The design is economically questionable. Building a high presser water tower that has a high heat tolerance and many mirrors that all have solar tracking is a huge financial undertaking. Why not just have a long, wide flat black tube that the water flows through with a straight line of mirrors along side it to heat the tube. You would only have one control surface (the line of mirrors.) Water turns to steam at 212.00 degrees Fahrenheit so you would most likely need more then one line of mirrors or maybe convex shaped surface for the mirrors. The main point here would be Keep it simple.

  • Brian

    How about putting solar panels on roof tops throughout the city, state, country? Imagine the possibilities and sq ft that can be covered, put those roof tops to good use.

  • Kristo


    You have an interesting point of view. However, I would like to point out first that the system propably has either a preprogrammed moving cycle or just one sun-tracker which sets the mirrors. They would then only need the motors on every mirror.

    I figure I do not have a very wide understanding on the subject, but then again there is the point that with several mirrors pointing at the same spot you can get to extreme temperatures. I do not know if slow-forming and -moving steam or water is better than a fast one (fast is fast but slow means more of it.), but this one system sure relies on the fast one.


  • Katie

    This has great potential. Looks like we’ll have to wait until 2013 to see if this works out!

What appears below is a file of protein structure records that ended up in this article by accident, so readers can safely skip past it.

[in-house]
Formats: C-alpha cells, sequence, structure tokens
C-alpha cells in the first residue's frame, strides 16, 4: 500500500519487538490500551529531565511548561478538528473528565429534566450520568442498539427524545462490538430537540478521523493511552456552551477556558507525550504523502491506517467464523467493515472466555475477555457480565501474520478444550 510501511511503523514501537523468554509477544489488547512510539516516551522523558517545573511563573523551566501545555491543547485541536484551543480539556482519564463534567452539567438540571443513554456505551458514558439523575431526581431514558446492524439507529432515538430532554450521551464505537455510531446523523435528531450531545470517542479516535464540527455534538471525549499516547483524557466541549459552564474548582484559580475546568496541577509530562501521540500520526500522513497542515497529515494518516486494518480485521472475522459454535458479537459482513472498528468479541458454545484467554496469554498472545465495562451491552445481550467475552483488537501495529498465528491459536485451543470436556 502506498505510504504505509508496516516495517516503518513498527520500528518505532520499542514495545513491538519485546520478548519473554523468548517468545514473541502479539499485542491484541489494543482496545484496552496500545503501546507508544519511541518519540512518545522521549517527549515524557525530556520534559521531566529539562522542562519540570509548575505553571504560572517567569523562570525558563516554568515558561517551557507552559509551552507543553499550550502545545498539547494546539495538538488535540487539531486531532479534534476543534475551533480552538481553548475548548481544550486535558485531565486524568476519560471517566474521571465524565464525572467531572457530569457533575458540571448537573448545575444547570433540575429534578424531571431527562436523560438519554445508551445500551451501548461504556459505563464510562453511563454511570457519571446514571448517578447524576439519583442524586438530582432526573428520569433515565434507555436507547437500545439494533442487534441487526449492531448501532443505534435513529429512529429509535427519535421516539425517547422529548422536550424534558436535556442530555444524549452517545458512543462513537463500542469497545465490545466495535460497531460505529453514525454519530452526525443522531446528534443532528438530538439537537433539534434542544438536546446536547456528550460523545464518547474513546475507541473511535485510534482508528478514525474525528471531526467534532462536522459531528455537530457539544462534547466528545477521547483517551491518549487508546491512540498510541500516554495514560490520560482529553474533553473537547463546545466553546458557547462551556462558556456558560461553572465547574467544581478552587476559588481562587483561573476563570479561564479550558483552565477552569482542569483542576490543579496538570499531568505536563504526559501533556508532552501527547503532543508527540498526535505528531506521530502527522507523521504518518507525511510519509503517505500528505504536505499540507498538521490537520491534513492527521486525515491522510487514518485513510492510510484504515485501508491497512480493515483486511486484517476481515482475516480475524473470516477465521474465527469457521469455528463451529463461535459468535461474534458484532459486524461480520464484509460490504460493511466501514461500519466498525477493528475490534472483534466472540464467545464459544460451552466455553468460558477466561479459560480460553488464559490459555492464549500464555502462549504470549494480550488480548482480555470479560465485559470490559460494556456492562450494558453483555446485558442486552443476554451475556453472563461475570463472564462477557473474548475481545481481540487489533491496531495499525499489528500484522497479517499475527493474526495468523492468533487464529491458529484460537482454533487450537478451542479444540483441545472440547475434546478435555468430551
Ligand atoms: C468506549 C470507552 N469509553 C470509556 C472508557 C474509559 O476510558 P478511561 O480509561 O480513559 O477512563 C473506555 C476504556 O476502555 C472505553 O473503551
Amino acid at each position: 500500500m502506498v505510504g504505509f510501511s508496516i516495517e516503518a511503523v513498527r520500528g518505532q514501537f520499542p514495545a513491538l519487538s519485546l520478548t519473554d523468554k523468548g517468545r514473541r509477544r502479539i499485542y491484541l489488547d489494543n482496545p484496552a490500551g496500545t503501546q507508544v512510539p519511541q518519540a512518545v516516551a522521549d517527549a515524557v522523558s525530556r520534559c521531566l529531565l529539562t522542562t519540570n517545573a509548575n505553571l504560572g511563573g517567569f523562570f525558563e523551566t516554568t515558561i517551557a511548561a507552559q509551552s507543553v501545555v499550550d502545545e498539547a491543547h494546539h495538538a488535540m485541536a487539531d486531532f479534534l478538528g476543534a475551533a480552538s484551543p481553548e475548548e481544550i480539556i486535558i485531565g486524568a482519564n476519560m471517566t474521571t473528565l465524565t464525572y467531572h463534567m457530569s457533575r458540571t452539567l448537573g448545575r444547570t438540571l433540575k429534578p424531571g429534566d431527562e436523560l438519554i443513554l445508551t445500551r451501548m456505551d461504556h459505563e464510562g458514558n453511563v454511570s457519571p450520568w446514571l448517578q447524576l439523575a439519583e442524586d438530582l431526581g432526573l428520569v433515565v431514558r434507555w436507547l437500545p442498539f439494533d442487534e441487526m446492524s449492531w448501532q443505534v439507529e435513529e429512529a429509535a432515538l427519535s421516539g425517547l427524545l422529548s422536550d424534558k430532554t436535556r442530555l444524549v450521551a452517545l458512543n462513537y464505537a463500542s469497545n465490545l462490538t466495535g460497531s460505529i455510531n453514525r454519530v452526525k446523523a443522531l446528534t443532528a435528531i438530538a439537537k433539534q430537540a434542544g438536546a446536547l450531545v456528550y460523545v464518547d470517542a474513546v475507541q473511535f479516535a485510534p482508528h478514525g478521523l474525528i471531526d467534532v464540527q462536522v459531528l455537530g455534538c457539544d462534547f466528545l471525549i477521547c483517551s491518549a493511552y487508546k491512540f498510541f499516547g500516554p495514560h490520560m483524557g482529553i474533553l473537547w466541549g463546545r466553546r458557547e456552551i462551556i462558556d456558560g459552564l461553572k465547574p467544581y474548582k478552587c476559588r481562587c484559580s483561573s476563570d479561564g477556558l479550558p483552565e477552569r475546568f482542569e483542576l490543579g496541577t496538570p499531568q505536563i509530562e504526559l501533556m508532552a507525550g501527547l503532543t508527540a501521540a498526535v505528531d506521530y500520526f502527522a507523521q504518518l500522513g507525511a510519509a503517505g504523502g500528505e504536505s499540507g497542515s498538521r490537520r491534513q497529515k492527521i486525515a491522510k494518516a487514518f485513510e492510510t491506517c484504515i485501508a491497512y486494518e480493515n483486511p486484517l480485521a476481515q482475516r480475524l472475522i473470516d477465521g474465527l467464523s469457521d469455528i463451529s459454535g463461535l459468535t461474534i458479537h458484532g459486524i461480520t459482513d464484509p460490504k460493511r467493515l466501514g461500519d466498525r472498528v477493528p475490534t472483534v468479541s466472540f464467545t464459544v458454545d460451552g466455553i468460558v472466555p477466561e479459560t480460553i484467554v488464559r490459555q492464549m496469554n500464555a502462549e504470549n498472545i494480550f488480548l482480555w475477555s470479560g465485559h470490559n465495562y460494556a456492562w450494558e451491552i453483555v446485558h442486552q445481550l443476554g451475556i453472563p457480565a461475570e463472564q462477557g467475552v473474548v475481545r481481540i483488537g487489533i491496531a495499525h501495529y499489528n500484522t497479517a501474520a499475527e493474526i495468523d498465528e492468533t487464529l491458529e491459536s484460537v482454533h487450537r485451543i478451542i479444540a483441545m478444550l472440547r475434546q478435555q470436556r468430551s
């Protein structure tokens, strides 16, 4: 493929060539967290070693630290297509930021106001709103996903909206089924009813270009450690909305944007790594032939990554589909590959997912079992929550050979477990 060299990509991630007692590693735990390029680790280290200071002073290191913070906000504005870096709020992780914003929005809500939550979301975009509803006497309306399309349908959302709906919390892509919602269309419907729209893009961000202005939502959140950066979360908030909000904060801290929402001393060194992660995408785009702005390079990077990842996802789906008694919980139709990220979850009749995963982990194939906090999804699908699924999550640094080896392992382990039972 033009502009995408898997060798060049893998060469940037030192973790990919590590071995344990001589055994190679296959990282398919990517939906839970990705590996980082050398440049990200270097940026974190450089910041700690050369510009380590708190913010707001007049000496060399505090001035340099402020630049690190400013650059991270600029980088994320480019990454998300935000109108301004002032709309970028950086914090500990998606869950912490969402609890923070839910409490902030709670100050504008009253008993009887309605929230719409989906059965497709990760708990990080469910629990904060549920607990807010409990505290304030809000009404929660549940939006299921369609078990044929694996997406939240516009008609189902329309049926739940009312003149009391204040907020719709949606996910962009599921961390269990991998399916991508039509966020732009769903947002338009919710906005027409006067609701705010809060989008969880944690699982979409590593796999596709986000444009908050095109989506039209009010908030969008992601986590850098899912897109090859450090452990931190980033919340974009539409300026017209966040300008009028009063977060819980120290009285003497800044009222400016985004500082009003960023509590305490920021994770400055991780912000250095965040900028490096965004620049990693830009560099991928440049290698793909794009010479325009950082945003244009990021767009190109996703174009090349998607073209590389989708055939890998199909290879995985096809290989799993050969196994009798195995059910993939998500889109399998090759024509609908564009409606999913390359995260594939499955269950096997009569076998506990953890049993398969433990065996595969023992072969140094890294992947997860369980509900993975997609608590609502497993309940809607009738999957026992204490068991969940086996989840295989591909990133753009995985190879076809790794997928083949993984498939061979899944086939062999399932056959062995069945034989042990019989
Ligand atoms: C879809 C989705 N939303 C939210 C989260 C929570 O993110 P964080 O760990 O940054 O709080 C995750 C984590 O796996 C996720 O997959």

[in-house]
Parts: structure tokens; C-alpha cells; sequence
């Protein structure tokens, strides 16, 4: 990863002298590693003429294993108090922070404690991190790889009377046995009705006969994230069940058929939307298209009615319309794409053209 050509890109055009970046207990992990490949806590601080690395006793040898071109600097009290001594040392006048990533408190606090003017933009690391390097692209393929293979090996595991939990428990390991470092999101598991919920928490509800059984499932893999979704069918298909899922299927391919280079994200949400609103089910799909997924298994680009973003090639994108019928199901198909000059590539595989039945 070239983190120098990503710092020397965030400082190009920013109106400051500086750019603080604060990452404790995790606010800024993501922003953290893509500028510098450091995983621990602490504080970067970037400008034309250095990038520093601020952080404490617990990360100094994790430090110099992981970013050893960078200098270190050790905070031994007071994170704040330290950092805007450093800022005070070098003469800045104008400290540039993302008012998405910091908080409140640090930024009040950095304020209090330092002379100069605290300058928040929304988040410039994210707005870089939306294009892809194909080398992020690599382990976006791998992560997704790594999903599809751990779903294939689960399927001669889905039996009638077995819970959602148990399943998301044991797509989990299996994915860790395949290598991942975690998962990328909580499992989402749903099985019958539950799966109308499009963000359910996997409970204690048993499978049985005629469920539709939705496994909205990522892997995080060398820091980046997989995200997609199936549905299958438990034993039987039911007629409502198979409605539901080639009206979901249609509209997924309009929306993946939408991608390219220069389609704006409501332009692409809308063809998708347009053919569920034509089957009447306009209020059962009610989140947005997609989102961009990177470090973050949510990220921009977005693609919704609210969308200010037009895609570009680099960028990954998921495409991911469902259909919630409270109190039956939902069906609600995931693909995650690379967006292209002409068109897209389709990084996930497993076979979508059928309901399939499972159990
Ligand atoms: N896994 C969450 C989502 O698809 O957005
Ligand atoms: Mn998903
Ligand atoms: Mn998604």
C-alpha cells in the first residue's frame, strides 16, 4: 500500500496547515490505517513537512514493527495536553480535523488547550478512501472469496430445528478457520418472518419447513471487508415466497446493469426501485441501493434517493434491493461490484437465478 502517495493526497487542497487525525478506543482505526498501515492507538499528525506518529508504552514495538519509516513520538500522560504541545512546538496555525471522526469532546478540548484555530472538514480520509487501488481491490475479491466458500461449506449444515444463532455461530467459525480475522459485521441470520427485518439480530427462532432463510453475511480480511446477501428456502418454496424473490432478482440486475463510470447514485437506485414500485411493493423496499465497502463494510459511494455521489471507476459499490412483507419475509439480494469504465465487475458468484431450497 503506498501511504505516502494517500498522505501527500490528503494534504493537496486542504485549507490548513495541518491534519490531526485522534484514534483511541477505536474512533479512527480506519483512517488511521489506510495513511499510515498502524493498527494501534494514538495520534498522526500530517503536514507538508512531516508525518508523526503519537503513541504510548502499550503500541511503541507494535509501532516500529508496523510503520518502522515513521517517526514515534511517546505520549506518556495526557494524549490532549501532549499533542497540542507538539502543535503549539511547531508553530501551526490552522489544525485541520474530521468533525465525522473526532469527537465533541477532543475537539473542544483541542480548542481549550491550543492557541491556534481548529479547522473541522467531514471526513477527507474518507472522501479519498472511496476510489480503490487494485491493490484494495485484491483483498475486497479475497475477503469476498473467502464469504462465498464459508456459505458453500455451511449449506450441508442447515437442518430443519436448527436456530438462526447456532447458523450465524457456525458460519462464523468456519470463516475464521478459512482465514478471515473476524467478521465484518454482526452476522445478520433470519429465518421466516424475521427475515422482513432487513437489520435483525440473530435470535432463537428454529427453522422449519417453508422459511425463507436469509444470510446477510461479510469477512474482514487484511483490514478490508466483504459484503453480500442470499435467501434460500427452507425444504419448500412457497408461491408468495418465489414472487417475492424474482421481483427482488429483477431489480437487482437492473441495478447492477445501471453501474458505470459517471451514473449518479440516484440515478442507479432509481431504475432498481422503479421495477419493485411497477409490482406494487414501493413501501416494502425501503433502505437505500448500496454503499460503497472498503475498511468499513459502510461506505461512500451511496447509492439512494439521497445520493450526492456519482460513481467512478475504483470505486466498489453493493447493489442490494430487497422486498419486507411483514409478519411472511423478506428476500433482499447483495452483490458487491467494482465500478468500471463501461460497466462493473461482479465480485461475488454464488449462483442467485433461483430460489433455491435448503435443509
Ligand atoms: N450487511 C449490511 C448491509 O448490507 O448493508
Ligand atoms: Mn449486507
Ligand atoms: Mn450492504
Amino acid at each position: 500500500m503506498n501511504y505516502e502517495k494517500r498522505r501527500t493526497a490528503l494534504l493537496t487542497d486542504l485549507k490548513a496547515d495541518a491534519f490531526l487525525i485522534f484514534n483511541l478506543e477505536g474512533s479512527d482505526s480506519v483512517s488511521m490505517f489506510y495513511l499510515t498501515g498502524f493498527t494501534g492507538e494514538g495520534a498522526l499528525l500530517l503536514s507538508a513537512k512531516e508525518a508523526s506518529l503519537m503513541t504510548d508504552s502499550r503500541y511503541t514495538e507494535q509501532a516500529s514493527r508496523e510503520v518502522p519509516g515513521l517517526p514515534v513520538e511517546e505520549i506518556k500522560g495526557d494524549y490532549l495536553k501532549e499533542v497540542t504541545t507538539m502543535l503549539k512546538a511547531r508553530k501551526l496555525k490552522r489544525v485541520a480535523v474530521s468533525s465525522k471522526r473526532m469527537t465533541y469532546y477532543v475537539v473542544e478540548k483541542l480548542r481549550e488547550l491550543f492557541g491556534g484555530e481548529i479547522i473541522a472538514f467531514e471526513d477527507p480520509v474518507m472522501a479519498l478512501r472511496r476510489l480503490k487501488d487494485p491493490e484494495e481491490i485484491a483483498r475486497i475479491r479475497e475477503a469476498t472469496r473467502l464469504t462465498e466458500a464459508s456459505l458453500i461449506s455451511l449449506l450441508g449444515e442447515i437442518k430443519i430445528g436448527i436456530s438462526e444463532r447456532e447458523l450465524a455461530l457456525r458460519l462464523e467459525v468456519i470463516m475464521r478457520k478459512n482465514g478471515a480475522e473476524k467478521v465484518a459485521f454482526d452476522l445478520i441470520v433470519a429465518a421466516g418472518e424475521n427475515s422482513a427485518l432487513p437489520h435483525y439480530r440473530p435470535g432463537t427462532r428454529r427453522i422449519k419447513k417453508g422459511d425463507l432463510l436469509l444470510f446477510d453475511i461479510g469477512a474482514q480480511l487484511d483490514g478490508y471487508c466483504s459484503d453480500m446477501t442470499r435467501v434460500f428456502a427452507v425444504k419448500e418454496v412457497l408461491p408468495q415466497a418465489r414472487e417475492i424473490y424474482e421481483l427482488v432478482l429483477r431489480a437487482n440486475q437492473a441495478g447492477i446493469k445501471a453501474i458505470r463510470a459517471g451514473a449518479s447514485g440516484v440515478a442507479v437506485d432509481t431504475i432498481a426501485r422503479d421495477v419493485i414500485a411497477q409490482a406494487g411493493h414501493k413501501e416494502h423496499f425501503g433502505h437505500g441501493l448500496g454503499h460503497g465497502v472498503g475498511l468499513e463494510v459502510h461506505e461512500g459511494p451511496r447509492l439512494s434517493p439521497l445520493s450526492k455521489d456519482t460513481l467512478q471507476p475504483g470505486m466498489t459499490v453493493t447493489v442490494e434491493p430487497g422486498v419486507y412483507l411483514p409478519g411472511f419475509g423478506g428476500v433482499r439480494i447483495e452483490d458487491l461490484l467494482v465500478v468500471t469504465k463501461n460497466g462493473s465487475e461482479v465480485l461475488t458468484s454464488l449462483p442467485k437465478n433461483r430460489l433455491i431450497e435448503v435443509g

• Jos Conil

    The idea is great and is a simple method to tap the vast solar energy in a desert. But it is doubtful whether producing steam is an efficient option.

    I feel it is better to concentrate the heat on a chamber of pressurized air, which expands immediately and is let out through a narrow outlet, to power a flywheel to generate power. This air can be redirected to the heating chamber, thereby minimising the energy loss.

    This can be acheived by using suitable valves and piping with pressure sensors. Compressing the air initially and the operation of valves is the only energy input needed.

    In any case, compressed air will expand faster than a liquid which has to reach boiling temperature and then produce steam. Also, since it is recycled back into the system, the energy loss is minimal compared to the heat loss ocurring in the process of steam condensation.

  • Jay Turnquist

    I believe this idea will be our future. Its an limitless resource of energy, clean, pollutionless, and most of all, when the technology for this has been mastered, low cost method of collecting, using and storing energy, globally

  • Ben G

    I’d like to know the efficiencies of these beasts and therefore be able to work out if it’s better to just build solar panels in a decentralised manner.

  • Jesse S

    What about effects on the desert environment like diversion of sunlight and water, disruption of animal habitat, and sight pollution? Additionally, remote locations of generating station will require mining of significant amounts of steel, aluminum and copper. The only real solution to human environmental impact is to consume less material and space.